Iran's parliament is in its fourth and possibly final day of debate about President Mahmoud Ahmadinejad's Cabinet nominations.
Lawmakers are expected to vote on nominees for the 21 member Cabinet late Wednesday, after the final eight proposed ministers present their plans. While lawmakers have endorsed one controversial nominee already, others have been criticized for a lack of qualifications.
Meanwhile, the chief of Iran's powerful Revolutionary Guards accused former president Mohammad Khatami of challenging the role of the country's supreme leader.
Official Iranian media quoted General Mohammad Ali Jafari as saying that Khatami and his allies had sought to undermine Ayatollah Ali Khamenei's authority and encouraged protests following the vote.
The accusations could place Khatami and his allies at greater risk of being directly punished by government hard-liners.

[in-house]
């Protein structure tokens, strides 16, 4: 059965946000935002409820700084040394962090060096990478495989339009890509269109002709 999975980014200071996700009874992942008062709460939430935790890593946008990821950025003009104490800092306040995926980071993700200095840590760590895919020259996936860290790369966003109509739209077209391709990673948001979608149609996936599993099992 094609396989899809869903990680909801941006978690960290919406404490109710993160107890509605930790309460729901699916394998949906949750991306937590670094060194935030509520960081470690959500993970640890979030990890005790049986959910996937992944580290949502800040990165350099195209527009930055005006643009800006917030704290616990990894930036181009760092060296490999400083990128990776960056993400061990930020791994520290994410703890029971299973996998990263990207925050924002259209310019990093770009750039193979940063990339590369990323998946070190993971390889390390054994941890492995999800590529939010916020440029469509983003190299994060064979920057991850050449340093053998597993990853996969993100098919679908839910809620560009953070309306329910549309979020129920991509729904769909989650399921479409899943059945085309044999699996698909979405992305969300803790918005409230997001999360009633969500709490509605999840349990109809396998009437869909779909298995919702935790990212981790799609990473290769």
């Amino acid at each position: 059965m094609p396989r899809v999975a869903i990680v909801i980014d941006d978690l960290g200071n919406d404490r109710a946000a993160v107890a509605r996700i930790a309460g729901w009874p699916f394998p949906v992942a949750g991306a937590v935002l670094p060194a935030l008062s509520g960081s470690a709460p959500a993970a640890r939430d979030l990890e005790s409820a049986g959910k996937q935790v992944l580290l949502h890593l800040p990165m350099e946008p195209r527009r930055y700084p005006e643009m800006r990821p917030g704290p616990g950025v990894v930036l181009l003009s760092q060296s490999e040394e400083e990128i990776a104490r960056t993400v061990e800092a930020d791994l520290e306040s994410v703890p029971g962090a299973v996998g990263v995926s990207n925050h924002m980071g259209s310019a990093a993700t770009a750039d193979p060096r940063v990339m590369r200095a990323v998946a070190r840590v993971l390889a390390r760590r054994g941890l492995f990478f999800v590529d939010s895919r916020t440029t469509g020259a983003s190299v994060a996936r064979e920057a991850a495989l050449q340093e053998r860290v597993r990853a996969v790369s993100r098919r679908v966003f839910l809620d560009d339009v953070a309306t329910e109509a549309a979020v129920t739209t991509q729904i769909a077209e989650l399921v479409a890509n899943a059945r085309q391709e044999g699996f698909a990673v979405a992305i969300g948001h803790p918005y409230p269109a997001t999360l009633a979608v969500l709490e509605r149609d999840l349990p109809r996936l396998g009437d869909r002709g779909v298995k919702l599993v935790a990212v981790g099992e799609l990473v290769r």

On Tuesday, Iran's parliament endorsed President Ahmadinejad's choice for defense minister, Ahmad Vahidi, a man Argentina says was involved in the bombing of a Buenos Aires Jewish center.
|Gen. Ahmad Vahidi delivers speech in open session of parliament, Tehran, 01 Sept 2009|
No lawmakers voted against the nomination of Vahidi.
Mr. Vahidi is wanted by the international police agency (Interpol) for alleged ties to the deadly bombing of a Jewish cultural center in Argentina 15 years ago. A total of 85 people were killed in that attack.
On Monday, several conservative Iranian lawmakers objected to one of three female nominees put forward by President Ahmadinejad.
Education Minister-designate Sousan Keshavarz appeared in parliament to present her agenda, and some lawmakers accused her of lacking the experience needed for the job.